Summary of a longitudinal study of a cohort of hospitalised injury patients who claimed compensation in Victoria, New South Wales and South Australia, combined with a questionnaire about participants’ experiences of the claims process.
Date published: September 2013
Understanding independent medical assessments - a multi-jurisdictional analysis Environmental Scan
This review examined how compensation bodies use medical assessments including their processes and policy, procurement models and quality assurance. The medical assessment process varies widely among jurisdictions and each approach has its merits and drawbacks. The review identified a number of practices that may improve aspects of the medical assessment process. The review recommended future research directions with the intention to improve medical assessments for compensation bodies, clients and healthcare professionals.
Date published: June 2013
The individual, family and societal impacts of injury Presentation
In general much is known about the function, activity and participation of the injured individuals. Indeed, estimates of the burden of injury are based almost entirely on knowledge of the impact on the injured person. However very little is known about the impact of injury beyond the injured person, such as family members, carers, compensation systems, healthcare providers. A presentation at ACHRF 2012.
Date published: October 2012
Identification of sources of injury outcomes data in Australia Research Report
Information about injury outcomes is necessary to guide the public health response to injury, identify and inform priorities, assist with policy setting and strategic health services planning, and to monitor the impact of changes in care and interventions. A coordinated approach to identifying sources of injury outcome data has significant benefits for injury stakeholders. The benefits include reduced duplication of effort in collecting data and a greater understanding of data that may be used for organizational performance monitoring.
Keywords: Jennings P, Gabbe B, Collie A. Identification of sources of injury outcomes data
Date published: July 2011
Information based interventions for injury recovery: A rapid review Evidence Review
Compensation authorities are well positioned to promote information and education based interventions to facilitate the recovery of injured persons following transport accidents. This review examined the academic and grey literature regarding effective information and education based interventions for promoting recovery from injury to determine approaches that may be applicable in the Australian injury compensation setting. Although the review identified a range of applicable studies, the vast majority did not report details of the personal injury compensation or health insurance system for the jurisdiction(s) in which the study took place. As such it is difficult to draw generalisable conclusions about effective interventions for promoting recovery from traumatic injury, and very difficult to interpret the results of the review in terms of their applicability to the Australian compensation environment. Despite the methodological quality of the literature reviewed, this study identified types of information and education based interventions that may be effectively implemented in the Australian compensation system.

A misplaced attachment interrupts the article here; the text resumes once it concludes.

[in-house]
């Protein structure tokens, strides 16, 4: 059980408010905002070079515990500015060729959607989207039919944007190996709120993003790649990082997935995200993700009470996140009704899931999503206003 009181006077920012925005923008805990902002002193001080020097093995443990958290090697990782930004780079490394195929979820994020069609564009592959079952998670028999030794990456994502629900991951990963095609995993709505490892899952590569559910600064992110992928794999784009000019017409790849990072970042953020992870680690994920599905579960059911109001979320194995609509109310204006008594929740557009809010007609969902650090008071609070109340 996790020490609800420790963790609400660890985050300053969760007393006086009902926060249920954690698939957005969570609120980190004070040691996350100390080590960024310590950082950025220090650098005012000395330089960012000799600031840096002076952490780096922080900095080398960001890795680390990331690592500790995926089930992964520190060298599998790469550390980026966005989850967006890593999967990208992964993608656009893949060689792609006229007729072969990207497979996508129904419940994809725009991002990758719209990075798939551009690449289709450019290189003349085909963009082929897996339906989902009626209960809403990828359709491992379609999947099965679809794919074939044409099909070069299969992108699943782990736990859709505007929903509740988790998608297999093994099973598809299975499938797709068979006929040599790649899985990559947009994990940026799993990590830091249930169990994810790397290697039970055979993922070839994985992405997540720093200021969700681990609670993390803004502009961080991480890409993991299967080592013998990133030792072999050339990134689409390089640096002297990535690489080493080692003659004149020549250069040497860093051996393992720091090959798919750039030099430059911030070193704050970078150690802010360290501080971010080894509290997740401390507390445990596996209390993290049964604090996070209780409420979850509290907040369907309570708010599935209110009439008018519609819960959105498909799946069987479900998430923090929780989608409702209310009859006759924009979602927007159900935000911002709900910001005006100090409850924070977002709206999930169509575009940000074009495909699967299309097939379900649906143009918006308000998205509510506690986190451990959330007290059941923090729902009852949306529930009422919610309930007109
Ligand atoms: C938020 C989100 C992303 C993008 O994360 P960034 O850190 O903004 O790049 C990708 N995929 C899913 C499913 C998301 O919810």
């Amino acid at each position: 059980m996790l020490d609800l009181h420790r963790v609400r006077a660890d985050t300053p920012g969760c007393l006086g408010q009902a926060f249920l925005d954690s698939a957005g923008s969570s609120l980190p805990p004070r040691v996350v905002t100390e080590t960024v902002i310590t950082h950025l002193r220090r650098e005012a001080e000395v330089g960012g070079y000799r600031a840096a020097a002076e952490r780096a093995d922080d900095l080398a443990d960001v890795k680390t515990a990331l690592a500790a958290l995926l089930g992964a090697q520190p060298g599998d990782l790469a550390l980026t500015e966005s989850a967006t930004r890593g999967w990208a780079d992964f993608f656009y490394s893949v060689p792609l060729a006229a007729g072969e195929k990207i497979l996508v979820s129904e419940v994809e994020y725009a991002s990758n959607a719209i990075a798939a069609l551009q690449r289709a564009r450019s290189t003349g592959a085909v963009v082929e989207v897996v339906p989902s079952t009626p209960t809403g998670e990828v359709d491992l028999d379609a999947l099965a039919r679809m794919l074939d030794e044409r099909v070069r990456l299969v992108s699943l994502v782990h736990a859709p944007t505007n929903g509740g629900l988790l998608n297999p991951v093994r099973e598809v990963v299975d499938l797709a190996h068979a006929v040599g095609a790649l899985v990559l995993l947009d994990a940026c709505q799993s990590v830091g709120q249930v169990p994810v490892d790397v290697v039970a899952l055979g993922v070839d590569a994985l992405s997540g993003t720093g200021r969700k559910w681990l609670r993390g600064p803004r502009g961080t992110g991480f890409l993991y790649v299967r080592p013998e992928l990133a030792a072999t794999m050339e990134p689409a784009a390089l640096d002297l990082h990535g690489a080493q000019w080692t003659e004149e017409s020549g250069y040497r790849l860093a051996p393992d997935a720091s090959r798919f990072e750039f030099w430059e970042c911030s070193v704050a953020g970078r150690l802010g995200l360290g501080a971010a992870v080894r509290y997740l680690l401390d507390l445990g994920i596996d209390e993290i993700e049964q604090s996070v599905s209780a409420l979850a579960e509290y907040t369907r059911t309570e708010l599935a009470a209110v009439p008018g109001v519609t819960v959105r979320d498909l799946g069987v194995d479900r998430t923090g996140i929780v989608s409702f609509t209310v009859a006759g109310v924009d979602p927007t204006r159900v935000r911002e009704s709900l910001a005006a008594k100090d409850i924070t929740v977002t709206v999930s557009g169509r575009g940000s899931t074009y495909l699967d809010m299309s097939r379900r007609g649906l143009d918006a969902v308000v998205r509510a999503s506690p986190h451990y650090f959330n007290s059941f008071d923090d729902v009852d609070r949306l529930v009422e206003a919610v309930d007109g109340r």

Date published: July 2011
To strike a balance: A history of Victoria’s workers’ compensation scheme, 1985–2010 Research Report
This history outlines the evolution of WorkSafe from its first incarnation as WorkCare through to the development of WorkCover, and then into its current form. It highlights the significant influence that state politics and corporate management styles have had on the scheme, and it also details the organisation’s success in shifting Victorians’ cultural attitudes on workplace safety and occupational accidents and their aftermath. The ‘compo’ culture of the mid‐1980s has been replaced by a safety culture, whereby the community expects that employers provide safe workplaces for their employees and that injured workers will use the system fairly.
Keywords: Stylianou M.
Date published: June 2011
Management of noise-induced hearing loss
Noise-induced hearing loss at work is a significant safety issue. These projects assess current policy and practice to improve the way that existing cases are managed.
The relationship between compensation and recovery following a motor vehicle accident: A systematic review Research Report
This review provides a systematic evaluation of the literature investigating the relationship between compensation and recovery from a motor vehicle accident. Despite the objective of compensation to aid recovery from injury, this systematic review confirmed findings from previous systematic reviews that compensation does not facilitate recovery following a motor vehicle accident, with respect to physical health, psychological health and chronic pain. Furthermore, being involved in a Tort compensation scheme, as opposed to a No Fault compensation scheme, was associated with poorer recovery from a motor vehicle accident. However, although previous studies have shown that those who receive compensation have worse injuries than those who do not, such factors were not controlled for in the majority of studies included.
Date published: March 2013